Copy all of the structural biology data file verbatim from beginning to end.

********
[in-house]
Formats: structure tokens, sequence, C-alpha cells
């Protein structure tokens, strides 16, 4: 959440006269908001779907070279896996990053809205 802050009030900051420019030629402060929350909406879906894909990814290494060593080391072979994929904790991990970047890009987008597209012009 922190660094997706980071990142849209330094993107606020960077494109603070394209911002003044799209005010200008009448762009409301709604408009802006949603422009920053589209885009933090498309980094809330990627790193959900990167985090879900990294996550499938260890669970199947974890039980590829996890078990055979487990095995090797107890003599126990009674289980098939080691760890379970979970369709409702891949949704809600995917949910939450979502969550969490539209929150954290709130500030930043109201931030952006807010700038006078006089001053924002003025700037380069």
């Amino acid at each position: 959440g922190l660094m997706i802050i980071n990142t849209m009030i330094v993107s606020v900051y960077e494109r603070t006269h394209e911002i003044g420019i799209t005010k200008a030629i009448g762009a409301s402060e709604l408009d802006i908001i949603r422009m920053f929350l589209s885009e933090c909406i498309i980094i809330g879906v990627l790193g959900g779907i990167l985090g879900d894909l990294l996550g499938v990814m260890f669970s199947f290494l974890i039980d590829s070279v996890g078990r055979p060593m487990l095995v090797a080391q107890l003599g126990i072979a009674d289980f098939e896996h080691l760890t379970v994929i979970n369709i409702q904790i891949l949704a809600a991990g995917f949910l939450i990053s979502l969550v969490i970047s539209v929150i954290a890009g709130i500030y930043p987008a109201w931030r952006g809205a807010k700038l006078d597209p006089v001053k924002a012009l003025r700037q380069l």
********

[in-house]
Formats: structure tokens, sequence, C-alpha cells
């Protein structure tokens, strides 16, 4: 959440006269908001779907070279896996990053809205 802050009030900051420019030629402060929350909406879906894909990814290494060593080391072979994929904790991990970047890009987008597209012009 922190660094997706980071990142849209330094993107606020960077494109603070394209911002003044799209005010200008009448762009409301709604408009802006949603422009920053589209885009933090498309980094809330990627790193959900990167985090879900990294996550499938260890669970199947974890039980590829996890078990055979487990095995090797107890003599126990009674289980098939080691760890379970979970369709409702891949949704809600995917949910939450979502969550969490539209929150954290709130500030930043109201931030952006807010700038006078006089001053924002003025700037380069």
């Amino acid at each position: 959440g922190l660094m997706i802050i980071n990142t849209m009030i330094v993107s606020v900051y960077e494109r603070t006269h394209e911002i003044g420019i799209t005010k200008a030629i009448g762009a409301s402060e709604l408009d802006i908001i949603r422009m920053f929350l589209s885009e933090c909406i498309i980094i809330g879906v990627l790193g959900g779907i990167l985090g879900d894909l990294l996550g499938v990814m260890f669970s199947f290494l974890i039980d590829s070279v996890g078990r055979p060593m487990l095995v090797a080391q107890l003599g126990i072979a009674d289980f098939e896996h080691l760890t379970v994929i979970n369709i409702q904790i891949l949704a809600a991990g995917f949910l939450i990053s979502l969550v969490i970047s539209v929150i954290a890009g709130i500030y930043p987008a109201w931030r952006g809205a807010k700038l006078d597209p006089v001053k924002a012009l003025r700037q380069l």